California firefighters are training AI to spot wildfires

Firefighters train a robot to scan the horizon for fires. It turns out that a lot of things look like smoke. From a report: For years, California firefighters have relied on an extensive network of more than 1,000 mountaintop cameras to detect wildfires. Operators stare at computer screens around the clock for wisps of smoke. This summer, as wildfire season begins, California’s premier firefighting agency is trying a new approach: training artificial intelligence software to do the work. The idea is to harness and deploy one of the state’s great strengths — expertise in artificial intelligence — to prevent small fires from becoming the kind that have killed dozens of residents and destroyed thousands of homes in California over the past decade.

Officials involved in the pilot program say they are pleased with the early results. In about 40% of cases, the AI ​​software was able to alert firefighters to the presence of smoke before dispatch centers received the 911 calls. “It’s greatly improved response times,” said Philip Selig, chief of staff for the California Department of Forestry and Fire Protection, the state’s primary firefighting agency known as Cal Fire. In about two dozen cases, Selig said, the AI ​​has identified fires for which the agency never received 911 calls. Fires were extinguished when they were still small and manageable.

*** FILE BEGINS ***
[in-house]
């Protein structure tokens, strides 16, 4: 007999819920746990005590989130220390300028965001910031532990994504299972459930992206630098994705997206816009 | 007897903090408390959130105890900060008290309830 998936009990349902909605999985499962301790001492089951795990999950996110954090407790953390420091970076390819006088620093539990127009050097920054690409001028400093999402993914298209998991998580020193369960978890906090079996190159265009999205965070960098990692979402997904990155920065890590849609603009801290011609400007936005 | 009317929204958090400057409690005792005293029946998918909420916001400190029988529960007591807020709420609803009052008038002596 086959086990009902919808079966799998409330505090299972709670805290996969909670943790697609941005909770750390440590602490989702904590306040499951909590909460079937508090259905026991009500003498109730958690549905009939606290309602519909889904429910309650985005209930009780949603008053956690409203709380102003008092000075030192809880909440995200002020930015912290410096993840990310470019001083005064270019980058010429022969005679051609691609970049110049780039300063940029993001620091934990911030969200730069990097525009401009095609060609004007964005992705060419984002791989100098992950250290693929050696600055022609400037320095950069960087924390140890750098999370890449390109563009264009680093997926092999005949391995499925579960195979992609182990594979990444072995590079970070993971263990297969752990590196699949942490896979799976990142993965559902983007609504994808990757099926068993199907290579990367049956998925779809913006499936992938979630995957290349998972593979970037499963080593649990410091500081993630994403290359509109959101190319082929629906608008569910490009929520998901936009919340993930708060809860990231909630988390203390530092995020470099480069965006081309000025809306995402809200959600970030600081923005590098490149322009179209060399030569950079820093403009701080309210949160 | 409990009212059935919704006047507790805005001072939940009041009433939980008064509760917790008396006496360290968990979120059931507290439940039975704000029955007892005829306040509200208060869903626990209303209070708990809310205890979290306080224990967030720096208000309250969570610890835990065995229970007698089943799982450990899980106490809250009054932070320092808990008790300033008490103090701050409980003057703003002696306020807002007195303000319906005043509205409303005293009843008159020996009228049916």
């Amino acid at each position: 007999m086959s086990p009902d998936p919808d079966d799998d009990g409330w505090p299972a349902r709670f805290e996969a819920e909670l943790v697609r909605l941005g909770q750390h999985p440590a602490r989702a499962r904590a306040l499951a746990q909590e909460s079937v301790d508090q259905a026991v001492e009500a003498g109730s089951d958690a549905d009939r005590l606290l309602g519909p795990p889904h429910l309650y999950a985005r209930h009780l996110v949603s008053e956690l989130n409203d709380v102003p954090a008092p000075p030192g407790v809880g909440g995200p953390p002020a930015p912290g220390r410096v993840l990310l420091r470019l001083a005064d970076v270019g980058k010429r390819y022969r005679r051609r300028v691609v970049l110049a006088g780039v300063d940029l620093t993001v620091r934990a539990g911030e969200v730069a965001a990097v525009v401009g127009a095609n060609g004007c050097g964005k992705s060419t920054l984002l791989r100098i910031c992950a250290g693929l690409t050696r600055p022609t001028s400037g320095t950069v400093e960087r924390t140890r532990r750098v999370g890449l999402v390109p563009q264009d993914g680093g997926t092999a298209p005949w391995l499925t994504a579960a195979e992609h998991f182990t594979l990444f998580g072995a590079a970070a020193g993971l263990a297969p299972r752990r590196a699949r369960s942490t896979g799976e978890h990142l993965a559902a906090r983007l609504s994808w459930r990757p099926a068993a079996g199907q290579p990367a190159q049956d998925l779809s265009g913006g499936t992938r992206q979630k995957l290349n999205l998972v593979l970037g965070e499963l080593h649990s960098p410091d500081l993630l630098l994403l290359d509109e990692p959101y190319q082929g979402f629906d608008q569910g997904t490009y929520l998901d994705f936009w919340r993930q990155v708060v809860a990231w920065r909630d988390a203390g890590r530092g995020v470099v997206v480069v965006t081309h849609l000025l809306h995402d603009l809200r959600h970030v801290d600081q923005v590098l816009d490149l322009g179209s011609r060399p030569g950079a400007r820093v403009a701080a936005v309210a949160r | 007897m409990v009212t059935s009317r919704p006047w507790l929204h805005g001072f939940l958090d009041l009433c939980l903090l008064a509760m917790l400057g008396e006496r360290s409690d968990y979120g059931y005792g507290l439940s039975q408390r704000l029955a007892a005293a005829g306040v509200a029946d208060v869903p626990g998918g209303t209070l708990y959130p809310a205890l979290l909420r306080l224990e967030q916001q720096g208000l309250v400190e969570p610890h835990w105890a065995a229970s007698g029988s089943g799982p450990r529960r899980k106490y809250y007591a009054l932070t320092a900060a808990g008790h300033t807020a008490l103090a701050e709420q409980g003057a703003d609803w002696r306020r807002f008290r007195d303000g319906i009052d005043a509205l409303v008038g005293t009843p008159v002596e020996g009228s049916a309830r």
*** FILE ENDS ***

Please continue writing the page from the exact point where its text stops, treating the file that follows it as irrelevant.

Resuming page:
After an exceptionally rainy winter, California’s fire season has not yet been as devastating as in previous years. Cal Fire has counted 4,792 wildfires so far this year, which is below the five-year average of 5,422 for this time of year. Perhaps most importantly, the number of acres burned this year was only a fifth of the five-year average of 812,068 acres. The AI ​​pilot program, which began in late June and covered six Cal Fire command centers, will be rolled out to all 21 command centers starting in September. But the program’s apparent success comes with caveats. The system can only detect fires that are visible to the cameras. And at this point, humans are still needed to ensure that the AI ​​software correctly identifies smoke. Engineers from the company that created the software, DigitalPath, based in Chico, California, monitor the system day and night, manually checking each incident that the AI ​​identifies as a fire.

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